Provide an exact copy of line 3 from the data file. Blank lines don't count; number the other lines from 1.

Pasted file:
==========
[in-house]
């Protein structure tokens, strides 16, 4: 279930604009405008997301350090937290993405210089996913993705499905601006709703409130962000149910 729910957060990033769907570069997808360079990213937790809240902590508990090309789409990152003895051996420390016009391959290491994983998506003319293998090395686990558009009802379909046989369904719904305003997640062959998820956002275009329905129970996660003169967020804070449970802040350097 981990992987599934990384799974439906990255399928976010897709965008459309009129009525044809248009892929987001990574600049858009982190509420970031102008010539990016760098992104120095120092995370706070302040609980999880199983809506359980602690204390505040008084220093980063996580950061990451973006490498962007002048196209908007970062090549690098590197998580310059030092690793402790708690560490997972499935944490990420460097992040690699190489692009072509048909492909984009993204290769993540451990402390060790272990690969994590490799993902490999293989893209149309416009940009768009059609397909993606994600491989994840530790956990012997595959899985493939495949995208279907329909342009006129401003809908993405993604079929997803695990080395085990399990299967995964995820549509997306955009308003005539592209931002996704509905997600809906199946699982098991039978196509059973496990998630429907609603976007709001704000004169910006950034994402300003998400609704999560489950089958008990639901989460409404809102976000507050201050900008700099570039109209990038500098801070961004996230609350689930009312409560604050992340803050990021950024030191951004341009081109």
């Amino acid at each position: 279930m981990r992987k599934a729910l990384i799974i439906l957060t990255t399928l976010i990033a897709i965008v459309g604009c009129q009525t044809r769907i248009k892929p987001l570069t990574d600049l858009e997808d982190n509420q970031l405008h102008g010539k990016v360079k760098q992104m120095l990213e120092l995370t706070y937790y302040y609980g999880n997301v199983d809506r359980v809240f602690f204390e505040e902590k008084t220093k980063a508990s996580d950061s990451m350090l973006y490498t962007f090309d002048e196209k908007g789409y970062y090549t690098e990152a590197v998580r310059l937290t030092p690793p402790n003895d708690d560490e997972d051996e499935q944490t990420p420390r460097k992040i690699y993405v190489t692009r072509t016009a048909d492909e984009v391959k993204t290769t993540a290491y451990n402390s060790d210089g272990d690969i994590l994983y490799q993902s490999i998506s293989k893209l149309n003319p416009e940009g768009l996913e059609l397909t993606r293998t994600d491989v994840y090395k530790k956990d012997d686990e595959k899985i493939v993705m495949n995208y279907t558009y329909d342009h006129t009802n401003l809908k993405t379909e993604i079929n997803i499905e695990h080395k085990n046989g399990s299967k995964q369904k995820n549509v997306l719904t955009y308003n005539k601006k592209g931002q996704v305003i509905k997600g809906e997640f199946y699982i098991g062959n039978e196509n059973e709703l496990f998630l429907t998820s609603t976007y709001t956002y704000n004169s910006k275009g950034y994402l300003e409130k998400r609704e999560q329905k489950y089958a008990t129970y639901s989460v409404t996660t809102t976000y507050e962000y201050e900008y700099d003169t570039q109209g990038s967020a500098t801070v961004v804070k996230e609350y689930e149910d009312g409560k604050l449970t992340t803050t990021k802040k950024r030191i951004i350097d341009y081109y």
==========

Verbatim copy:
């Amino acid at each position: 279930m981990r992987k599934a729910l990384i799974i439906l957060t990255t399928l976010i990033a897709i965008v459309g604009c009129q009525t044809r769907i248009k892929p987001l570069t990574d600049l858009e997808d982190n509420q970031l405008h102008g010539k990016v360079k760098q992104m120095l990213e120092l995370t706070y937790y302040y609980g999880n997301v199983d809506r359980v809240f602690f204390e505040e902590k008084t220093k980063a508990s996580d950061s990451m350090l973006y490498t962007f090309d002048e196209k908007g789409y970062y090549t690098e990152a590197v998580r310059l937290t030092p690793p402790n003895d708690d560490e997972d051996e499935q944490t990420p420390r460097k992040i690699y993405v190489t692009r072509t016009a048909d492909e984009v391959k993204t290769t993540a290491y451990n402390s060790d210089g272990d690969i994590l994983y490799q993902s490999i998506s293989k893209l149309n003319p416009e940009g768009l996913e059609l397909t993606r293998t994600d491989v994840y090395k530790k956990d012997d686990e595959k899985i493939v993705m495949n995208y279907t558009y329909d342009h006129t009802n401003l809908k993405t379909e993604i079929n997803i499905e695990h080395k085990n046989g399990s299967k995964q369904k995820n549509v997306l719904t955009y308003n005539k601006k592209g931002q996704v305003i509905k997600g809906e997640f199946y699982i098991g062959n039978e196509n059973e709703l496990f998630l429907t998820s609603t976007y709001t956002y704000n004169s910006k275009g950034y994402l300003e409130k998400r609704e999560q329905k489950y089958a008990t129970y639901s989460v409404t996660t809102t976000y507050e962000y201050e900008y700099d003169t570039q109209g990038s967020a500098t801070v961004v804070k996230e609350y689930e149910d009312g409560k604050l449970t992340t803050t990021k802040k950024r030191i951004i350097d341009y081109y």